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TB vaccine and Diabetes

October 14th, 2018

The Tuberculosis (TB) BCG vaccine is normally given to children under 5 years of age, and is often given at birth in the developing world, especially where TB is common. In Australia, we usually only give this vaccine to small children who will be visiting countries where TB is common.

TB vaccine and Diabetes

Recent research by Dr. Faustman and her lab have found that the TB vaccine assists in the treatment of Diabetes. This is really weird and a bit exciting. A small group of persons with longstanding diabetes were given two TB vaccines about 4 weeks apart and found after 3 years, that their sugar control was better. ( They still took all their normal insulin and had all their regular treatment; we can’t throw away the insulin quite yet.)  The effect was small but was definitely statistically significant.

This news about TB vaccine and Diabetes from the Faustman lab is certainly attracting media attention.  Here is an article in the Times,  and the WashingtonPost 

This article reports Dr. Faustman discussing the mechanism for why she thinks it works/ how the TB vaccine affects Diabetes. Dr. Faustmans book, “The Value of BCG and TNF in Autoimmunity” is available here.

The story of a really old vaccine helping to ease Diabetes may sound very weird, but the research is being done and published by reputable clinicians in the USA. The numbers are small and more research is needed before we change policy and start recommending TB vaccine for all diabetics, but it is tantalizing research that is worth understanding. The vaccine is generally very safe, so any benefit is rather appealing.

The vaccine for TB is a very old vaccine – first used in 1921.  It is usually given to newborns in high-risk countries, where it is very effective at preventing overwhelming and life-threatening tuberculosis.  It is a very safe vaccine for most people but does not work very well against TB in adults, so that is why it is usually not given after about 15 years of age. Persons born in the late 50’s early 60’s have likely had a BCG vaccine at school. As the rate of TB disease in the community fell, the authorities stopped giving vaccinations to the Australian population.  If you have had a TB vaccine, you will usually have a small round scar on the upper part of your left arm.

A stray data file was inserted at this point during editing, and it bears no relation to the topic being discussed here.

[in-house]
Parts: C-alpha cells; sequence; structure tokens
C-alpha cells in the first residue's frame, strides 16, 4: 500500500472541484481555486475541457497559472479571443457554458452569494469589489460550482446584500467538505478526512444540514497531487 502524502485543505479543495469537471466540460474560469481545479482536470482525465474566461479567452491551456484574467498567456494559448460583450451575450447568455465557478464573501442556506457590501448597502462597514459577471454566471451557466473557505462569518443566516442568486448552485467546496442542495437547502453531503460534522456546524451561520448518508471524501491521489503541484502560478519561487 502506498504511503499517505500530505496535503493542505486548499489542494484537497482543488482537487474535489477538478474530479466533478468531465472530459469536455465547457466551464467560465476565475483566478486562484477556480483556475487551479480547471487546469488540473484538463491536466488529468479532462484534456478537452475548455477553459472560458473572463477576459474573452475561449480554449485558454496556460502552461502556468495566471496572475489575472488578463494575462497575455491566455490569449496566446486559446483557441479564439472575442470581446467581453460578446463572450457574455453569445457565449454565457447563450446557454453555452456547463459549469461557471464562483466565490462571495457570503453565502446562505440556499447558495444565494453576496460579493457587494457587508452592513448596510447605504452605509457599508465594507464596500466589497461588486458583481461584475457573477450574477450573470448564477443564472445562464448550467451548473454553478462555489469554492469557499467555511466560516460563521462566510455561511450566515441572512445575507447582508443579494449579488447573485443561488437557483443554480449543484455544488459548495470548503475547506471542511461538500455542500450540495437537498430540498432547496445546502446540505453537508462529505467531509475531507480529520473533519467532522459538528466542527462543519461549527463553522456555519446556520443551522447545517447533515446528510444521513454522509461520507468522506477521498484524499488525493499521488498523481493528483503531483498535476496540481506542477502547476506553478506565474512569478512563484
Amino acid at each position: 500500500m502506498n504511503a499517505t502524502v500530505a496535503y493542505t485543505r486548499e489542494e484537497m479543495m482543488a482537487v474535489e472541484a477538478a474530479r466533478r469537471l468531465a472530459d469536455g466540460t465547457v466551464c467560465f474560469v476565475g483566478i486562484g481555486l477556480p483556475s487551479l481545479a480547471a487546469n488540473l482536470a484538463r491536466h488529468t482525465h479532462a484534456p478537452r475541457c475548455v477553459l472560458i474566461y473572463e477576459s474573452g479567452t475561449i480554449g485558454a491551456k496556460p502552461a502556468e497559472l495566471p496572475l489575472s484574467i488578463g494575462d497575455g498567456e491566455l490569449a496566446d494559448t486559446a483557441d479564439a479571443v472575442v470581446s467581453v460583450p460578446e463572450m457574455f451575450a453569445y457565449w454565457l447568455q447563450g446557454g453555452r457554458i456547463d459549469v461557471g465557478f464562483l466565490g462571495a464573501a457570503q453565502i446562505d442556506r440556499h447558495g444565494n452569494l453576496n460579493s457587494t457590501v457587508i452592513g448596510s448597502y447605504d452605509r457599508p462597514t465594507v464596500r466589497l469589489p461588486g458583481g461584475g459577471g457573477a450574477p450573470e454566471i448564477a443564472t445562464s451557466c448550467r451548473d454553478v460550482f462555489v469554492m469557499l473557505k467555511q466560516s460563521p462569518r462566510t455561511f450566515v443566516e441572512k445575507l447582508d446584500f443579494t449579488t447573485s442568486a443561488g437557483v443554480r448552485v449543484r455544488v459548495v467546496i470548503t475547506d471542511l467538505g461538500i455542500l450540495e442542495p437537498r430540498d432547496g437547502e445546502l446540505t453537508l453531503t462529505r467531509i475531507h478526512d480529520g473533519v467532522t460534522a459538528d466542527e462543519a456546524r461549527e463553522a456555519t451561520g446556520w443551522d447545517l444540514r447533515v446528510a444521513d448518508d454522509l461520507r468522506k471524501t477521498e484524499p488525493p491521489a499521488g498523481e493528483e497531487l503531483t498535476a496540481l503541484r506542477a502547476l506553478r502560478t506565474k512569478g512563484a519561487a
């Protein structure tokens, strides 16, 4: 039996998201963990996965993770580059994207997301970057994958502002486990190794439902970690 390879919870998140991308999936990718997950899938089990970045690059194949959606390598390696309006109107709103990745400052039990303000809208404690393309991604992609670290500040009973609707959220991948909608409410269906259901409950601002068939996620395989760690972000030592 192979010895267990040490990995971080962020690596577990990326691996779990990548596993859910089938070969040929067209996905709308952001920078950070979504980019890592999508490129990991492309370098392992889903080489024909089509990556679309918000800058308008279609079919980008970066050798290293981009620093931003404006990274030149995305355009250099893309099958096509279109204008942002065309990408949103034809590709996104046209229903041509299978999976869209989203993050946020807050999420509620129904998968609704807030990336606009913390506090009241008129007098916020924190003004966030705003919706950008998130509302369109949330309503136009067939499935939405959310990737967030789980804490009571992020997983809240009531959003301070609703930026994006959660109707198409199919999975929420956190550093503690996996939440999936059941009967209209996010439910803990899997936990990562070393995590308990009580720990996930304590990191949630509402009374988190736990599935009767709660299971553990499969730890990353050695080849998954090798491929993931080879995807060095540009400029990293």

The TB vaccine is also a very unusual vaccine. I have previously written to describe reports that persons vaccinated against TB have a lower risk of the dangerous skin cancer, Melanoma.  There is also evidence that the TB vaccine may protect immunized babies from germs other than the tuberculosis germ. BCG is used in the treatment of some bladder cancers. It has also been found in some studies to give more protection against Leprosy then TB.

Old Friends?

The disease, Tuberculosis, has been infecting humans for over 70,000 years.

Have you heard of the “old friend’s hypothesis”?.  (It used to be called the hygiene hypothesis but the problem is not hygiene but the germs that were in the environment so it was re-named). Basically, the theory goes that…  Humans have evolved with their ( old friends ) bacteria over millennia,  to the point where if the ‘old friends’ bacteria are not present, the human body cannot properly calibrate its immune system, so it over-reacts to things – thus causing it to attack itself – meaning people develop auto-immune diseases such as multiple sclerosis.

Before all diabetics roll up their sleeves for a TB vaccine, I should point out that Diabetes Qld issued a cautionary statement reminding sufferers that this research is preliminary and the numbers are small.

The TB vaccine is a prescription product and a live vaccine, so there is always a small risk of side effects from the vaccine. There is not even an Australian registered TB vaccine – as the numbers who need it are very small in this country.

As with all of medicine, if you want to know more, speak to your diabetes doctor about this research and how it may relate to your individual circumstance.

Meantime, watch this space.

TB vaccine scar


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